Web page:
My understanding of Identity Politics goes as follows:
- A is a member of/identifies with group X
- B is not a member of/does not identify with group X
- A frames challenge S in terms of X
- Because B doesn’t have direct experience of X, A asserts that B can’t understand/counter A’s argument.
A common criticism, I understand, is that circumstance S might have nothing to do with X and the action of coupling them together detracts or obscures the central point of S; perhaps even intentionally. (For example, X could be “shorter than average people” and S could be “climate change”. This is an exaggeration to make the point, but here it’s clear that a person’s height does not disadvantage, or otherwise, them in the context of climate change...unless, I suppose, it flooded very quickly, but I digress!)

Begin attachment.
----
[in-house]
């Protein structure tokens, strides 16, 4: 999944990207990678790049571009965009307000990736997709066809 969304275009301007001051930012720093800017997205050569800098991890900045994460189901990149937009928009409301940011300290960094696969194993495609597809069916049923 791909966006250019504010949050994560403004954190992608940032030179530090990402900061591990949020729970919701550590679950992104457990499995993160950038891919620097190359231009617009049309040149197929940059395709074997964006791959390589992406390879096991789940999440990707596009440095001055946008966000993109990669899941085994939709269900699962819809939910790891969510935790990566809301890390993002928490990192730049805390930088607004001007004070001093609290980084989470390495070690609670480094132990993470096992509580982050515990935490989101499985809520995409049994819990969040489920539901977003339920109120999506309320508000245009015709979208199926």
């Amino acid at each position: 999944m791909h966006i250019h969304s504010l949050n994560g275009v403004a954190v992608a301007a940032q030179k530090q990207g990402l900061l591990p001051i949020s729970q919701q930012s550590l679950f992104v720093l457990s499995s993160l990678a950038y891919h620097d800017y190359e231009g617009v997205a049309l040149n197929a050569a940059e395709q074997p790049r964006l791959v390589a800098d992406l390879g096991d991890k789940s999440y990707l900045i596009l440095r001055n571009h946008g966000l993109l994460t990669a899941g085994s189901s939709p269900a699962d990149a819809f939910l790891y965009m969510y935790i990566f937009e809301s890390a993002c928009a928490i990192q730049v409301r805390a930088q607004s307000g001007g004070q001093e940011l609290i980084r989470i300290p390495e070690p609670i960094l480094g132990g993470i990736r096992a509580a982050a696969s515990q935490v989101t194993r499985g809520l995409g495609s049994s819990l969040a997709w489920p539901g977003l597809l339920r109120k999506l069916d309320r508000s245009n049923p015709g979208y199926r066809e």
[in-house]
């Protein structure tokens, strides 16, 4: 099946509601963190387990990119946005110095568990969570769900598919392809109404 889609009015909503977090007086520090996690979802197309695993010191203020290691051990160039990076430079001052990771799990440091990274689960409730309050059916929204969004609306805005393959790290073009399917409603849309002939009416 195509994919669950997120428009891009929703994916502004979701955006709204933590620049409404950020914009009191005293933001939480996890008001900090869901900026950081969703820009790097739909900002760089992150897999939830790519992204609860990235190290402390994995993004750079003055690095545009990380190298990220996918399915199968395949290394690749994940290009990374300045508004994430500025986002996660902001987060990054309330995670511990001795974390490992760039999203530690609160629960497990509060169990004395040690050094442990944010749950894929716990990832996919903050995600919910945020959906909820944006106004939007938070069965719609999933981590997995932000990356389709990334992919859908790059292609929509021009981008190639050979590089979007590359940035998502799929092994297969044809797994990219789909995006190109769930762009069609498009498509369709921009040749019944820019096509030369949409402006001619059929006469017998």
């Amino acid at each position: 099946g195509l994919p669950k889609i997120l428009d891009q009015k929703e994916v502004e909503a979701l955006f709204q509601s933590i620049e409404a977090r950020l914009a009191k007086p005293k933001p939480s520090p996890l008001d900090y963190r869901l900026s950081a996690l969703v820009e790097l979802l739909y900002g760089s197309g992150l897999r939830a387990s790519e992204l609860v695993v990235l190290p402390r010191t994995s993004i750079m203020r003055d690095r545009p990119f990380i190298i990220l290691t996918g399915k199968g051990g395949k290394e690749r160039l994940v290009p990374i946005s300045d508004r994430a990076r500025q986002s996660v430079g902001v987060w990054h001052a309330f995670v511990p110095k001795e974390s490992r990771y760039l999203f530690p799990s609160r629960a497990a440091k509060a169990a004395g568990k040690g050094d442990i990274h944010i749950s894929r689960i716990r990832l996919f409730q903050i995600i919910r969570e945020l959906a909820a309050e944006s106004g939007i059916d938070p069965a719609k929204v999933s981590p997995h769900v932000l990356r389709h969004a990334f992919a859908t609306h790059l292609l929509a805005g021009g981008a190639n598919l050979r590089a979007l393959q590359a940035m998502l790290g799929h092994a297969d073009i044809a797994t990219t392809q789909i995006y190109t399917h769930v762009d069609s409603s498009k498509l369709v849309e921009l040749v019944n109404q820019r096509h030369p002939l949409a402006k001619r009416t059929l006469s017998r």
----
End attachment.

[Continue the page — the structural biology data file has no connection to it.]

A criticism I personally have when people appeal to Identity Politics is that it precludes B’s ability to feel empathy or even exercise their imagination. B might not know directly what it’s like to be short, as the global average temperature increases, but it wouldn’t exactly be a huge flight of fancy to put themselves in their (presumably smaller) shoes. I may even go so far as observing the anti-Xism of B being “weaponised” to vilify them (e.g., I understand it’s common for young men to feel awkward around children, because they don’t fall into the stereotypical care group, but are instead associated with more nefarious activities).
However, I think there’s a more fundamental problem here. Specifically, X is arbitrary. B could likewise choose a group Y, with whom they identify, but A doesn’t, and frame S in terms of Y. For example, B could counter the argument with the claim that A doesn’t understand their challenges with climate change because they don’t have curly hair. The arbitrariness of the grouping, with the assumption that all people are unique enough such that any two groups can always be bisected, means this argument will always result in a stalemate.
Is this a logically fallacy? I find the Identity Politics card, personally, quite tiresome; if it’s not illogical, is my analysis at least a reasonable criticism, to build a counterargument upon?